THE BOY WHO COULDN’T SLEEP AND NEVER HAD TO by DC Pierson

THE BOY WHO COULDN’T SLEEP AND NEVER HAD TO

Email this review

KIRKUS REVIEW

Inspired first novel about a high-school misfit who freaks out when he discovers his best friend has an extraordinary gift.

The trippy story begins with artistic dork Darren Bennett meeting a kindred spirit in the brilliant, equally geeky Eric Lederer. Before long they’re collaborating on TimeBlaze, a multimedia epic incorporating time travel, an evil conspiracy and plenty of video-game–inspired imagery. But while the duo spends time working on primitive drawings (incorporated in each chapter), Eric confesses an enormous secret. Not only can he not sleep, leaving him plenty of time for homework and midnight exploring, but he’s never slept. Oh, and every few weeks he enters a hallucinatory delirium. “You know that subconscious thing you were talking about?” Eric asks. (Darren has been discussing dreams.) “I think my mind just processes those things all the time behind the scenes. My imagination is something of a badass.” It’s all a big noodle-bender for his new buddy. “If Eric can exist despite the fact that Eric existing is impossible, then other things that are impossible can happen,” says Darren in just one of his insightful, occasionally profane and hilarious OMG moments. A falling-out over Christine, girlfriend of first one boy and then the other, leads Darren to spill the beans on Eric’s “thing”; soon a mysterious agent is out to capture the sleepless lad, leading to a big showdown and a genuinely unpredictable ending. A bit racy for younger readers, this geek-friendly comedy will appeal to mature teens and open-minded adults who get past the unwieldy title to find the ribald humor of a Judd Apatow movie married to a science-fiction-fantasy spectacle. Pierson is a member of Derrick Comedy, a trio known for its YouTube videos and a feature film (Mystery Team) that premiered at Sundance in 2009; let’s hope he saves some time for more books.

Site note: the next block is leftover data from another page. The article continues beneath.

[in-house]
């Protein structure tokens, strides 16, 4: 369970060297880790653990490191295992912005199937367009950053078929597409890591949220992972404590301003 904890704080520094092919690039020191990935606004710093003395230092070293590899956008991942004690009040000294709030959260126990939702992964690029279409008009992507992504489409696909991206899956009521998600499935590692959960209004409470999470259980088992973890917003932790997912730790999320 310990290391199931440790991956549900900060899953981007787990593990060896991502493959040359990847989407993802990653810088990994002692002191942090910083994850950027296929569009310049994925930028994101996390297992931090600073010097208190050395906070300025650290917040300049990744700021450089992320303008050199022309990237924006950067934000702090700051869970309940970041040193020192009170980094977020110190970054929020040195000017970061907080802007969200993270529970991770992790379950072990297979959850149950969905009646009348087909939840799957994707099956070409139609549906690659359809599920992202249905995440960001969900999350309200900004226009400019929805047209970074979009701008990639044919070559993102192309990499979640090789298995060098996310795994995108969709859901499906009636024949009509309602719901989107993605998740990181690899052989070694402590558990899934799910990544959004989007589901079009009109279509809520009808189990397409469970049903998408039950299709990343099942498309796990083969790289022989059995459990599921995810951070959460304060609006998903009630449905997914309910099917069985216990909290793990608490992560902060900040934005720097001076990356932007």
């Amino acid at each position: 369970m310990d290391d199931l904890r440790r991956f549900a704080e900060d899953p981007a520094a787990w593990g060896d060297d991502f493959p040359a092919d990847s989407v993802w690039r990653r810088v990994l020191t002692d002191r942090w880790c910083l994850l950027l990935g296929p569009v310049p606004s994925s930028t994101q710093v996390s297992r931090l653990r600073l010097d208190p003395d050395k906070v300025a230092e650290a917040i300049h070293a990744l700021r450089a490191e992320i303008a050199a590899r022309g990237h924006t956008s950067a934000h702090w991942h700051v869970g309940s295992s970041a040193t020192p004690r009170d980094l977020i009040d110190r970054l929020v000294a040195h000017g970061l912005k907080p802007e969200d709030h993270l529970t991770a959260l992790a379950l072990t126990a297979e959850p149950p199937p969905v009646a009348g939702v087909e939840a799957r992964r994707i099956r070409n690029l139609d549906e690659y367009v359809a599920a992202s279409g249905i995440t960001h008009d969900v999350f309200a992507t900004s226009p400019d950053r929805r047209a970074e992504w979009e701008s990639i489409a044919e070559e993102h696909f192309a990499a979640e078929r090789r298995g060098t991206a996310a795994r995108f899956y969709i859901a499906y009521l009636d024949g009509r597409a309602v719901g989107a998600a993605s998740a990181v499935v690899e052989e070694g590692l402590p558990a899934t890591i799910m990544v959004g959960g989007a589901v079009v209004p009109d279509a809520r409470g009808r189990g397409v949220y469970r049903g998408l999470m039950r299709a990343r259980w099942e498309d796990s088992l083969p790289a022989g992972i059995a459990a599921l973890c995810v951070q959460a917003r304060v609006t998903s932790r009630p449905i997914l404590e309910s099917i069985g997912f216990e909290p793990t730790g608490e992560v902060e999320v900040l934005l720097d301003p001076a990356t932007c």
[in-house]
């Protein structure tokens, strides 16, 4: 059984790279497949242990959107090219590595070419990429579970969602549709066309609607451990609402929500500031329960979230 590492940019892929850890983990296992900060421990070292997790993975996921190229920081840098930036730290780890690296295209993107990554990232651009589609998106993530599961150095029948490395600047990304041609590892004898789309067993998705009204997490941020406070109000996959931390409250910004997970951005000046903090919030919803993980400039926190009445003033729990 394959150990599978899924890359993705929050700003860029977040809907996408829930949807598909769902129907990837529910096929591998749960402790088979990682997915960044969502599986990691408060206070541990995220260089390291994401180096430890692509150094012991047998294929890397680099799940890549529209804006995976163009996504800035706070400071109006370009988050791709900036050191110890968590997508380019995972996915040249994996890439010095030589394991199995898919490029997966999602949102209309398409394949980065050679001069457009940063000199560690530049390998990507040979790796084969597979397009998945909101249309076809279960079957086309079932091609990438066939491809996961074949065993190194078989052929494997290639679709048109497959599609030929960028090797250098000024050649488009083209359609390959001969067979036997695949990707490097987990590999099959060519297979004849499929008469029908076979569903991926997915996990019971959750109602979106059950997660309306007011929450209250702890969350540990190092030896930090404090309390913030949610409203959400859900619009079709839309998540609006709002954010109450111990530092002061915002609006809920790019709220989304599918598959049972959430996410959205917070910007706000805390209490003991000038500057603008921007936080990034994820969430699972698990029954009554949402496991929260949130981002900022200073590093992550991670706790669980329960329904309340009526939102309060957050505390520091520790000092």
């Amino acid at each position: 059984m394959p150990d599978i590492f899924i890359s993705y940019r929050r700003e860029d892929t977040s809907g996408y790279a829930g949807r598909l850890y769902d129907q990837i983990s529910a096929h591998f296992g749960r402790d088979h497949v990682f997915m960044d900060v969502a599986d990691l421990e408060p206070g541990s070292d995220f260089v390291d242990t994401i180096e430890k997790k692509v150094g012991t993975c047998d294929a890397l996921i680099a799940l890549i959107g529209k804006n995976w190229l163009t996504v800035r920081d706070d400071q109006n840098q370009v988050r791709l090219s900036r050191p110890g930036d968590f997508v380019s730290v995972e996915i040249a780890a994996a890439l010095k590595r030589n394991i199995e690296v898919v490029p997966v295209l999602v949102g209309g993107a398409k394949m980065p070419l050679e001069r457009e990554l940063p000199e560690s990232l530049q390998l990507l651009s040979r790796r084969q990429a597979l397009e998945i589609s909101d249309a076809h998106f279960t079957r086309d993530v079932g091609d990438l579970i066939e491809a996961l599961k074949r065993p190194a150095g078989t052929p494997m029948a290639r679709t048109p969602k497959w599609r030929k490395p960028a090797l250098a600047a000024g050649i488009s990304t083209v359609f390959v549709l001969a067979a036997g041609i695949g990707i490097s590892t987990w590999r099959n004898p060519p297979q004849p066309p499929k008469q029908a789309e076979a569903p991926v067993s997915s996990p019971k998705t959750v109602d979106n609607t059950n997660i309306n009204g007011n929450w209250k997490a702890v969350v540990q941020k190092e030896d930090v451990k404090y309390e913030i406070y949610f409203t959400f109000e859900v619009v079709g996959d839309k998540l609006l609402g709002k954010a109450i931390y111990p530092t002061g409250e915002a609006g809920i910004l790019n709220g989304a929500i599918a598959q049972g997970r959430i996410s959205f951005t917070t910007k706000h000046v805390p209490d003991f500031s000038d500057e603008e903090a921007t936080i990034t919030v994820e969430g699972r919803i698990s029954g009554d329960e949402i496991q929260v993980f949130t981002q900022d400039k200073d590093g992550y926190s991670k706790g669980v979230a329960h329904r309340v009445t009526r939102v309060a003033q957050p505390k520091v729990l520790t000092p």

Is it a teen-angst novel? Sci-fi? Funny as hell? All of those things and more.

Pub Date: Feb. 1st, 2010
ISBN: 978-0-307-47461-2
Page count: 240pp
Publisher: Vintage
Review Posted Online:
Kirkus Reviews Issue: Nov. 15th, 2009




SIMILAR BOOKS SUGGESTED BY OUR CRITICS:

IndieRobi's Flying Saucer Drive-In by Kelly Anne Winsa
by Kelly Anne Winsa